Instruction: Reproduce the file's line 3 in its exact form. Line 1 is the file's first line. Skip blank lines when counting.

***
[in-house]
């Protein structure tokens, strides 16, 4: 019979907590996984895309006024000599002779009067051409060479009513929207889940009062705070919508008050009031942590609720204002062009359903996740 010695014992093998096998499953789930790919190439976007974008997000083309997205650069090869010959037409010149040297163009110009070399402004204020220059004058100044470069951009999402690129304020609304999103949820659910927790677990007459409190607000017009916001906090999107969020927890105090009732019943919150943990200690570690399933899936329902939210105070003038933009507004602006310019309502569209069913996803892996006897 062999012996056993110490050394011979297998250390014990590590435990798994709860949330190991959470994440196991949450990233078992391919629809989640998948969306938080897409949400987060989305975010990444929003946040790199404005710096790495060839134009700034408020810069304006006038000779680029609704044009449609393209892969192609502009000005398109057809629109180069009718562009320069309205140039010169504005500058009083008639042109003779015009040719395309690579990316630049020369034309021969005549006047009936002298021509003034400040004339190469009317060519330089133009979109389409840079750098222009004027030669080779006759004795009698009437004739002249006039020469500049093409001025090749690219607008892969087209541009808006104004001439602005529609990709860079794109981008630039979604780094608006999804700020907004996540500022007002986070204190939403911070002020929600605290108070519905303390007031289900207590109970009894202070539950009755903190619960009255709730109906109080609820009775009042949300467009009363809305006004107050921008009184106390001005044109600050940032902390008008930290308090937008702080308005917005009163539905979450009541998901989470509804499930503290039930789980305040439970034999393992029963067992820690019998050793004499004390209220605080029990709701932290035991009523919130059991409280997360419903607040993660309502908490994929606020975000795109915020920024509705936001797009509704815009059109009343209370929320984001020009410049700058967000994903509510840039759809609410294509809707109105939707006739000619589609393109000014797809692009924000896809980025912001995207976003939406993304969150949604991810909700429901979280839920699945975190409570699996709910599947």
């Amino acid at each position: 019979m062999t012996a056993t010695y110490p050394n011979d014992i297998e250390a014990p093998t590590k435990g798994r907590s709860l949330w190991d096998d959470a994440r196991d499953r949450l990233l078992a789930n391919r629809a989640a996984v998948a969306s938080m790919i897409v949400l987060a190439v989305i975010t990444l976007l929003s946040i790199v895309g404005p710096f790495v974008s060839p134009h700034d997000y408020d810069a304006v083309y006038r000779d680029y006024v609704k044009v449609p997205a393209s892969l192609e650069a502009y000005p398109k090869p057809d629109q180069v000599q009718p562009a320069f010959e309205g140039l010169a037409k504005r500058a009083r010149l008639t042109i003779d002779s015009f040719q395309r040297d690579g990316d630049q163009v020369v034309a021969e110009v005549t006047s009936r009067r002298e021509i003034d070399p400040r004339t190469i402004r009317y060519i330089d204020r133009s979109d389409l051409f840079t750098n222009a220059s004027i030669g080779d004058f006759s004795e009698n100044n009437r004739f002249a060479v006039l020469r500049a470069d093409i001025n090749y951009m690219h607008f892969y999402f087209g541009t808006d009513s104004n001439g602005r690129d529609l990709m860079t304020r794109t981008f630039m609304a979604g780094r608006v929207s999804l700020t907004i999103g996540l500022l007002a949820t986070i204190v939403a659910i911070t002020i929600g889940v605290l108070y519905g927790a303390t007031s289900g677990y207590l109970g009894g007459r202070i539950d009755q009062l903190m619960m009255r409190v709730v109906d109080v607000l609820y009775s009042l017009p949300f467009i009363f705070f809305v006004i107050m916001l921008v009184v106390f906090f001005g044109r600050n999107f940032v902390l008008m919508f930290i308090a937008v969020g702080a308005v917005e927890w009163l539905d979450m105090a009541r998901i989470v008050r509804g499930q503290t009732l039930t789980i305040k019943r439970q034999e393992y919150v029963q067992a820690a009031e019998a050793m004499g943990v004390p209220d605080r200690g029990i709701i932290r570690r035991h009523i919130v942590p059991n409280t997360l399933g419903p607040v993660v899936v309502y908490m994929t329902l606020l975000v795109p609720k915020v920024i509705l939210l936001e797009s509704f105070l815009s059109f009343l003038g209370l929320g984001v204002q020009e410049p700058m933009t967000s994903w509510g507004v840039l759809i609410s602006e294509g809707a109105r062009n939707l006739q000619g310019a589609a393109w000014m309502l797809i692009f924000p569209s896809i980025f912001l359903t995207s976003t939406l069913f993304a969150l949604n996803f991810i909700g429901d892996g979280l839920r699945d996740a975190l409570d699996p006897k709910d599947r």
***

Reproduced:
């Amino acid at each position: 019979m062999t012996a056993t010695y110490p050394n011979d014992i297998e250390a014990p093998t590590k435990g798994r907590s709860l949330w190991d096998d959470a994440r196991d499953r949450l990233l078992a789930n391919r629809a989640a996984v998948a969306s938080m790919i897409v949400l987060a190439v989305i975010t990444l976007l929003s946040i790199v895309g404005p710096f790495v974008s060839p134009h700034d997000y408020d810069a304006v083309y006038r000779d680029y006024v609704k044009v449609p997205a393209s892969l192609e650069a502009y000005p398109k090869p057809d629109q180069v000599q009718p562009a320069f010959e309205g140039l010169a037409k504005r500058a009083r010149l008639t042109i003779d002779s015009f040719q395309r040297d690579g990316d630049q163009v020369v034309a021969e110009v005549t006047s009936r009067r002298e021509i003034d070399p400040r004339t190469i402004r009317y060519i330089d204020r133009s979109d389409l051409f840079t750098n222009a220059s004027i030669g080779d004058f006759s004795e009698n100044n009437r004739f002249a060479v006039l020469r500049a470069d093409i001025n090749y951009m690219h607008f892969y999402f087209g541009t808006d009513s104004n001439g602005r690129d529609l990709m860079t304020r794109t981008f630039m609304a979604g780094r608006v929207s999804l700020t907004i999103g996540l500022l007002a949820t986070i204190v939403a659910i911070t002020i929600g889940v605290l108070y519905g927790a303390t007031s289900g677990y207590l109970g009894g007459r202070i539950d009755q009062l903190m619960m009255r409190v709730v109906d109080v607000l609820y009775s009042l017009p949300f467009i009363f705070f809305v006004i107050m916001l921008v009184v106390f906090f001005g044109r600050n999107f940032v902390l008008m919508f930290i308090a937008v969020g702080a308005v917005e927890w009163l539905d979450m105090a009541r998901i989470v008050r509804g499930q503290t009732l039930t789980i305040k019943r439970q034999e393992y919150v029963q067992a820690a009031e019998a050793m004499g943990v004390p209220d605080r200690g029990i709701i932290r570690r035991h009523i919130v942590p059991n409280t997360l399933g419903p607040v993660v899936v309502y908490m994929t329902l606020l975000v795109p609720k915020v920024i509705l939210l936001e797009s509704f105070l815009s059109f009343l003038g209370l929320g984001v204002q020009e410049p700058m933009t967000s994903w509510g507004v840039l759809i609410s602006e294509g809707a109105r062009n939707l006739q000619g310019a589609a393109w000014m309502l797809i692009f924000p569209s896809i980025f912001l359903t995207s976003t939406l069913f993304a969150l949604n996803f991810i909700g429901d892996g979280l839920r699945d996740a975190l409570d699996p006897k709910d599947r």